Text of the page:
We’re on the verge of kicking off the Summer portion of the Oscar season, and considering I have a screening for Yesterday tomorrow that could pretty definitively change my Oscar rankings (I’m about to find out if it’s a contender or not), I thought now would be a good time to get my predictions going again with Best Director. Often going hand-in-hand with Best Picture, Best Director is a reward for whichever “auteur” made either the biggest movie possible or the best-acted movie possible (mainly because no one can really describe what it is a director does). Last year’s results were incredibly kooky, both in nominations and my predictions. I only managed to go 1/5 with eventual underdog Yorgos Lanthimos, and watched frontrunners like First Man and If Beale Street Could Talk fall away (I’m not going to mention the painful snub of Bradley Cooper that botched my predictions the day of). I obviously didn’t see Pawel Pawlikwoski and eventual winner Alfonso Cuarón coming, and while I had Spike Lee and Adam McKay shortlisted, I clearly missed the ball on that one. This year, I’m hoping to see my predictions bolstered significantly. So without further ado, let’s jump straight into my predictions for the 92nd Academy Awards!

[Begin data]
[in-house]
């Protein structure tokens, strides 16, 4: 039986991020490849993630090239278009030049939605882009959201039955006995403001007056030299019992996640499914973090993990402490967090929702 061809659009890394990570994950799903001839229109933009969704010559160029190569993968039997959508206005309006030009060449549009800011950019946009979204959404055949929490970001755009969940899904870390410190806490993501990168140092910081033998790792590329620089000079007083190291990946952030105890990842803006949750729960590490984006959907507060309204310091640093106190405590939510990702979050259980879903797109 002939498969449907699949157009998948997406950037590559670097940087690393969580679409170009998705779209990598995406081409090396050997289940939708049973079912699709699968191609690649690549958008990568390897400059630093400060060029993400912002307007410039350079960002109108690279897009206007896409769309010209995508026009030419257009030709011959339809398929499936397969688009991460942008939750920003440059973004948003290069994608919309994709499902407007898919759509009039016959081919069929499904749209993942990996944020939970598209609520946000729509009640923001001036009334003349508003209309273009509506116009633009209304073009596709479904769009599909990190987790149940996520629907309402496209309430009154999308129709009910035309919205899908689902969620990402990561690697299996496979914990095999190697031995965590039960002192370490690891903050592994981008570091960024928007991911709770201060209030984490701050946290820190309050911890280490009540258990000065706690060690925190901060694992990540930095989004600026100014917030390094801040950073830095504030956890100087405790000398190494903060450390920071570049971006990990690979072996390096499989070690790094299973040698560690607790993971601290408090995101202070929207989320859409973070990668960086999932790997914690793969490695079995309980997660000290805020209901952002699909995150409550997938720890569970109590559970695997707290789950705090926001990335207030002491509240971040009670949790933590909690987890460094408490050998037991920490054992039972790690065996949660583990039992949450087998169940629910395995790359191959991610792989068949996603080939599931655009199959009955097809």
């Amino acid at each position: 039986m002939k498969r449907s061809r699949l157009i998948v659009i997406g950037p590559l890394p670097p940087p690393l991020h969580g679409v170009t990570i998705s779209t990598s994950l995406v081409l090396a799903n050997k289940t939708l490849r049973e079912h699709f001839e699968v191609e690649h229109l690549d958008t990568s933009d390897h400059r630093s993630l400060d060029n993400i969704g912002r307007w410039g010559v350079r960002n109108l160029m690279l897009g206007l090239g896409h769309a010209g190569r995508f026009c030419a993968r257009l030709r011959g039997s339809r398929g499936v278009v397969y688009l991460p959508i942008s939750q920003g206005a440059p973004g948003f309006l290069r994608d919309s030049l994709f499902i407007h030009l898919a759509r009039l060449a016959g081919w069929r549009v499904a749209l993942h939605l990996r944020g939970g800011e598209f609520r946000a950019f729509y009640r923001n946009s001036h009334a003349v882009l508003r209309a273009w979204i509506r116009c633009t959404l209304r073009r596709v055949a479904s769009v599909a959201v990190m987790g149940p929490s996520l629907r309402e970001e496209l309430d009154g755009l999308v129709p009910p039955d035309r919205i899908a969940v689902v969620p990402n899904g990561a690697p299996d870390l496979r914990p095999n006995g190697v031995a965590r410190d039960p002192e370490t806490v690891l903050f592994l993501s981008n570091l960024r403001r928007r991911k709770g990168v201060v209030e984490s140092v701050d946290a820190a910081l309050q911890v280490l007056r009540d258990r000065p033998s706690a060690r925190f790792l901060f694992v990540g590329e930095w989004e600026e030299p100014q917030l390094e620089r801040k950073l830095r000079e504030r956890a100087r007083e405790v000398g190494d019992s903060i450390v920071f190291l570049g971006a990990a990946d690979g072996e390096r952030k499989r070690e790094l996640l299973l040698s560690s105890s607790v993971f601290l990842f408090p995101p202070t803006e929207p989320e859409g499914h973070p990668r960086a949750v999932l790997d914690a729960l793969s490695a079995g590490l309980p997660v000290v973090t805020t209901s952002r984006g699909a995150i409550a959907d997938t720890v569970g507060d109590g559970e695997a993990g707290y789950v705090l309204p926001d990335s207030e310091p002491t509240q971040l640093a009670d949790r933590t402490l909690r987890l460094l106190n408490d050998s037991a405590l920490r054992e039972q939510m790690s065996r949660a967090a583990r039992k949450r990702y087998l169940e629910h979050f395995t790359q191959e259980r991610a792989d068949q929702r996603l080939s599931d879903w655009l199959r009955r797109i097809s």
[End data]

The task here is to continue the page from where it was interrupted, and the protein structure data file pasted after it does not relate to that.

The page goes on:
As always, I break down my predictions for Best Director into five categories, based on previous results and the contenders on hand. This year, the five Directors I see nominated are as follows: The Wunderkind, The Autuer, The Actors’ Director, The Workhorse, and The Newcomer. Let’s start with The Wunderkind, as this category usually serves as my presumptive frontrunner. The Wunderkind is the type of director who is incredibly hands-on, creating films that get across-the-board nominations, usually involve said-director as a writer/produer/potential actor, and just generally feels like the creative genius behind the project (as opposed to, say, The Imitation Game feeling like Benedict Cumberbatch’s project and so on). Think Damien Chazelle on La La Land, or Spike Lee on BlacKkKlansman. These are directors who are synonymous with their projects, and quite often see their name above the billing on the poster. This year, there are several directors who fit the mold for The Wunderkind. James Mangold is in the running for his biopic/historical drama Ford v. Ferrari, Richard Linklater (whom I shortlisted last year before the film got pushed) has Where’d You Go, Bernadette?, Jordan Peele is back with the horror/thriller Us, Sam Mendes has WWI thriller 1917, and Tom Hooper has the hilarious abomination that is Cats. There’s also Ang Lee, whom I had on this list for quite some time before I saw the trailer and determined Gemini Man to be more of a commercial play than a true Oscar contender – although I wouldn’t count him out; high-concept action has been big with the Academy in recent years. But honestly, when it comes to the Wunderkind, look no further than Quentin Tarantino for Once Upon A Time…In Hollywood. When I predicted Hollywood as a major Oscar contender back in March, I didn’t know if it would be a key player or not. I had it listed as my frontrunner in Director (Picture and Director have split in recent years), but there was no proof the film would really play big. Luckily, Cannes has come along to prove that this film is everything I need it to be to have a Best Director winner on my hands. Hollywood is everything the Academy loves: it’s a period piece flashing back to a simpler time in Hollywood, with fast cars, pretty girls, rugged manly men, and great pictures. It’s a love letter to a Camelot-esque period in American history, with things on the verge of changing for the good, before the two-hander of Nixon and Manson destroyed everything. And it’s a tale rich with symbolism, foreshadowing, and beauty. Despite winning two Academy Awards for writing (Pulp Fiction and Django Unchained), Tarantino has never won the prize for Best Director – and has shockingly only been nominated twice. I believe that Tarantino will be nominated for Hollywood and, if he can keep his damn mouth shut during interviews, could actually win the big award.